Muzzalupo R. Niosomal drug delivery for transdermal targeting: recent advances. 2015;23-33.Google Scholar
  34. 34.
    Solanki A, Parikh J, Parikh R. Preparation, characterization, optimization, and stability studies of Aceclofenac Proniosomes. Iranian J Pharm Res. 2010;7(4):237–46.Google Scholar
  35. 35.
    Akhilesh D, Faishal G, Kamath J. Comparative study of carriers used in proniosomes. Int J Pharma Chem Sci. 2012;1:164–73.Google Scholar
  36. 36.
    Solanki AB, Parikh JR, Parikh RH. Formulation and optimization of piroxicam proniosomes by 3-factor, 3-level Box-Behnken design. AAPS PharmSciTech. 2007;8(4):43–9.  https://doi.org/10.1208/pt0804086.CrossRefPubMedCentralGoogle Scholar
  37. 37.
    Gurrapu A, Jukanti R, Bobbala SR, Kanuganti S, Jeevana JB. Improved oral delivery of valsartan from maltodextrin based proniosome powders. Adv Powder Technol. 2012;23(5):583–90.  https://doi.org/10.1016/j.apt.2011.06.005.CrossRefGoogle Scholar
  38. 38.
    Koynov S, Muzzio FJ, Glasser BJ. A novel consolidation method to measure powder flow properties using a small amount of material. AICHE J. 2016;62(12):4193–200.  https://doi.org/10.1002/aic.15321.CrossRefGoogle Scholar
  39. 39.
    Wathoni N, Insani UC. Characterization and optimization of natural maltodextrin-based niosome. J Appl Pharm Sci. 2013;3(7):68-71.Google Scholar
  40. 40.
    Desai J, Alexander K, Riga A. Characterization of polymeric dispersions of dimenhydrinate in ethyl cellulose for controlled release. Int J Pharm. 2006;308(1):115–23.  https://doi.org/10.1016/j.ijpharm.2005.10.034.CrossRefPubMedGoogle Scholar
  41. 41.
    Sengodan T, Sunil B, Vaishali R, Chandra RJ, Nagar S, Nagar O. Formulation and evaluation of maltodextrin based proniosomes loaded with indomethacin. Int J PharmTech Res. 2009;1(3):517–23.Google Scholar
  42. 42.
    Ravaghi M, Sinico C, Razavi SH, Mousavi SM, Pini E, Fadda AM. Proniosomal powders of natural canthaxanthin: preparation and characterization. Food Chem. 2017;220:233–41.  https://doi.org/10.1016/j.foodchem.2016.09.162.CrossRefPubMedGoogle Scholar
  43. 43.
    Khalil RM, Abdelbary GA, Basha M, Awad GE, El-Hashemy HA. Design and evaluation of proniosomes as a carrier for ocular delivery of lomefloxacin HCl. J Liposome Res. 2016:1–12.Google Scholar
  44. 44.
    Sezgin-Bayindir Z, Antep MN, Yuksel N. Development and characterization of mixed niosomes for oral delivery using candesartan cilexetil as a model poorly water-soluble drug. AAPS PharmSciTech. 2015;16(1):108–17.  https://doi.org/10.1208/s12249-014-0213-9.CrossRefPubMedGoogle Scholar
  45. 45.
    Johnson SM. The effect of charge and cholesterol on the size and thickness of sonicated phospholipid vesicles. Biochim Biophys Acta Biomembr. 1973;307(1):27–41.  https://doi.org/10.1016/0005-2736(73)90022-9.CrossRefGoogle Scholar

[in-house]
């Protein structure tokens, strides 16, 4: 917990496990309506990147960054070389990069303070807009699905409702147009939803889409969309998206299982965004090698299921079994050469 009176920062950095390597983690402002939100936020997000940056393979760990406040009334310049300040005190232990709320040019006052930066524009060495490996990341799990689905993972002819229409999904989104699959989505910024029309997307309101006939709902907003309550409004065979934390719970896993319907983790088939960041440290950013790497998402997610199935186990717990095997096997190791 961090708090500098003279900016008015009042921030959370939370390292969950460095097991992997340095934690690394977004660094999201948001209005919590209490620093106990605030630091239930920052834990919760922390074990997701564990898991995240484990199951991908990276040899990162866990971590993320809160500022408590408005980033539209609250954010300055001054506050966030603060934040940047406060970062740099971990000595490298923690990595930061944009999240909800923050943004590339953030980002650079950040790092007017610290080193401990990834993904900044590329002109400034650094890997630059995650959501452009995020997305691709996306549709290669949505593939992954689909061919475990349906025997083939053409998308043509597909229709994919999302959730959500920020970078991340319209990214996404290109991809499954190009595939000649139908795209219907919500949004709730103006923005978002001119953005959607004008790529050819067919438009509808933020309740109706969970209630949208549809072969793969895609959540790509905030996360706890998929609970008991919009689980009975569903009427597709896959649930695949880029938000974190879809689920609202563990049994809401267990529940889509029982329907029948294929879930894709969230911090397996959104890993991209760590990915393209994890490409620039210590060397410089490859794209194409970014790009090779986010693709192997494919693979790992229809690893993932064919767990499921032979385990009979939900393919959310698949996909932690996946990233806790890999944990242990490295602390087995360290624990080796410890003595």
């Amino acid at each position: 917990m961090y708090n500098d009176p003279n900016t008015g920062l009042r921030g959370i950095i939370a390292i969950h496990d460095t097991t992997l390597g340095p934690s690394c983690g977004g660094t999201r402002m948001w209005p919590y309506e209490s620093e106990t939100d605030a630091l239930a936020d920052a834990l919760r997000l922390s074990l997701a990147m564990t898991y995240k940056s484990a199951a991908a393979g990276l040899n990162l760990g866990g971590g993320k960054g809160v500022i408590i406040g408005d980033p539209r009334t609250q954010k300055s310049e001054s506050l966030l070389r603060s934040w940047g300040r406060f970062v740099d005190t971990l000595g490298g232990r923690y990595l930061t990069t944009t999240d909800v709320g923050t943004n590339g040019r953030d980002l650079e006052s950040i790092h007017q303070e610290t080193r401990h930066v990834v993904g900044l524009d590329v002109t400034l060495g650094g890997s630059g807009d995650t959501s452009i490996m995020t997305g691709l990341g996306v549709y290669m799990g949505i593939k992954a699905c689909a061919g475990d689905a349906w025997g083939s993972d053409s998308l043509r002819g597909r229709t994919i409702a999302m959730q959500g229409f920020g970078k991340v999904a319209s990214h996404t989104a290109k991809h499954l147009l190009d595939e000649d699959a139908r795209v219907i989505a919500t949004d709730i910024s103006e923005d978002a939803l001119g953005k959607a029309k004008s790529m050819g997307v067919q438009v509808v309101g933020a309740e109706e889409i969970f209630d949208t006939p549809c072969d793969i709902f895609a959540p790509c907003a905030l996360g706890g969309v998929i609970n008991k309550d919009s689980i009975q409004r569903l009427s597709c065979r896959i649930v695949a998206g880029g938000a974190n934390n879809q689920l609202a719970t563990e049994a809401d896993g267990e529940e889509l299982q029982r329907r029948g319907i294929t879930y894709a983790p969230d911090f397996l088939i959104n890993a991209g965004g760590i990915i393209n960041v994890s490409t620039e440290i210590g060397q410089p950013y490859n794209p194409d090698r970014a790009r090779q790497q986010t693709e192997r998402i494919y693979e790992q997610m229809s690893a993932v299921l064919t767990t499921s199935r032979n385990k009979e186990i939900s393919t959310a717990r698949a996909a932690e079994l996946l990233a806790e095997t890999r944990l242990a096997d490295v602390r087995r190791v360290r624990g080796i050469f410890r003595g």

46. 46.
    Sahoo RK, Biswas N, Guha A, Sahoo N, Kuotsu K. Development and in vitro/in vivo evaluation of controlled release provesicles of a nateglinide–maltodextrin complex. Acta Pharm Sin B. 2014;4(5):408–16.  https://doi.org/10.1016/j.apsb.2014.08.001.CrossRefPubMedPubMedCentralGoogle Scholar
  47. 47.
    Balakrishnan P, Shanmugam S, Lee WS, Lee WM, Kim JO, Oh DH, et al. Formulation and in vitro assessment of minoxidil niosomes for enhanced skin delivery. Int J Pharm. 2009;377(1-2):1–2):1-8.  https://doi.org/10.1016/j.ijpharm.2009.04.020.CrossRefPubMedGoogle Scholar
  48. 48.
    Akbari V, Abedi D, Pardakhty A, Sadeghi-Aliabadi H. Release studies on ciprofloxacin loaded non-ionic surfactant vesicles. Avicenna J Med Biotechnol. 2015;7(2):69.PubMedPubMedCentralGoogle Scholar
  49. 49.
    El-Alim SA, Kassem A, Basha M. Proniosomes as a novel drug carrier system for buccal delivery of benzocaine. J Drug Deliv Sci Technol. 2014;24(5):452–8.  https://doi.org/10.1016/S1773-2247(14)50087-1.CrossRefGoogle Scholar
  50. 50.
    Shirsand S, Para M, Nagendrakumar D, Kanani K, Keerthy D. Formulation and evaluation of ketoconazole niosomal gel drug delivery system. Int J Pharm Investig. 2012;2(4):201–7.  https://doi.org/10.4103/2230-973X.107002.CrossRefPubMedPubMedCentralGoogle Scholar

Copyright information

© American Association of Pharmaceutical Scientists 2018

Authors and Affiliations

  • Asadullah Madni
    • 1
    Email author
  • Muhammad Abdur Rahim
    • 1
  • Muhammad Ahmad Mahmood
    • 1
  • Abdul Jabar
    • 1
  • Mubashar Rehman
    • 2
  • Hassan Shah
    • 1
  • Arshad Khan
    • 1
  • Nayab Tahir
    • 3
  • Aamna Shah
    • 4
  1. 1.Department of PharmacyThe Islamia University of BahawalpurBahawalpurPakistan
  2. 2.Department of PharmacyUniversity of Lahore-Gujrat CampusGujratPakistan
  3. 3.College of PharmacyUniversity of SargodhaSargodhaPakistan
  4. 4.Department of PharmacyCOMSATS Institute of Science and TechnologyAbbottabadPakistan

Personalised recommendations